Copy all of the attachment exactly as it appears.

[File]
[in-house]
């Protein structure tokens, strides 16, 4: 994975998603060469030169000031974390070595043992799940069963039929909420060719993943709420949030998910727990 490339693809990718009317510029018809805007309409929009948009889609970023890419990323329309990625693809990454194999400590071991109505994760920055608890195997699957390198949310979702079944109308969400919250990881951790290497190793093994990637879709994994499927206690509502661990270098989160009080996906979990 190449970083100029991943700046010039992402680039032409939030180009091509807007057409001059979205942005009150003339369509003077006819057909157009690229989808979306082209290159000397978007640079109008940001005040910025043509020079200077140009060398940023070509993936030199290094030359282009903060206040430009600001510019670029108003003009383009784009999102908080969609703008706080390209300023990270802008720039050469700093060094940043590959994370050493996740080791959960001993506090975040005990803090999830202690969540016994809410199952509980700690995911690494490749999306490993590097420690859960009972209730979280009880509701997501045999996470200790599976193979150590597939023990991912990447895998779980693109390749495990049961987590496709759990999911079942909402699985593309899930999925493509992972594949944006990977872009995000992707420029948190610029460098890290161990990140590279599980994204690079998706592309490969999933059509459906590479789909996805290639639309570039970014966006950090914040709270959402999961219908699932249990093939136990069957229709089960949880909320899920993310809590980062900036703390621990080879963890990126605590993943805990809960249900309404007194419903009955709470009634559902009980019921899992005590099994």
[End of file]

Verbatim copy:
[in-house]
């Protein structure tokens, strides 16, 4: 994975998603060469030169000031974390070595043992799940069963039929909420060719993943709420949030998910727990 490339693809990718009317510029018809805007309409929009948009889609970023890419990323329309990625693809990454194999400590071991109505994760920055608890195997699957390198949310979702079944109308969400919250990881951790290497190793093994990637879709994994499927206690509502661990270098989160009080996906979990 190449970083100029991943700046010039992402680039032409939030180009091509807007057409001059979205942005009150003339369509003077006819057909157009690229989808979306082209290159000397978007640079109008940001005040910025043509020079200077140009060398940023070509993936030199290094030359282009903060206040430009600001510019670029108003003009383009784009999102908080969609703008706080390209300023990270802008720039050469700093060094940043590959994370050493996740080791959960001993506090975040005990803090999830202690969540016994809410199952509980700690995911690494490749999306490993590097420690859960009972209730979280009880509701997501045999996470200790599976193979150590597939023990991912990447895998779980693109390749495990049961987590496709759990999911079942909402699985593309899930999925493509992972594949944006990977872009995000992707420029948190610029460098890290161990990140590279599980994204690079998706592309490969999933059509459906590479789909996805290639639309570039970014966006950090914040709270959402999961219908699932249990093939136990069957229709089960949880909320899920993310809590980062900036703390621990080879963890990126605590993943805990809960249900309404007194419903009955709470009634559902009980019921899992005590099994």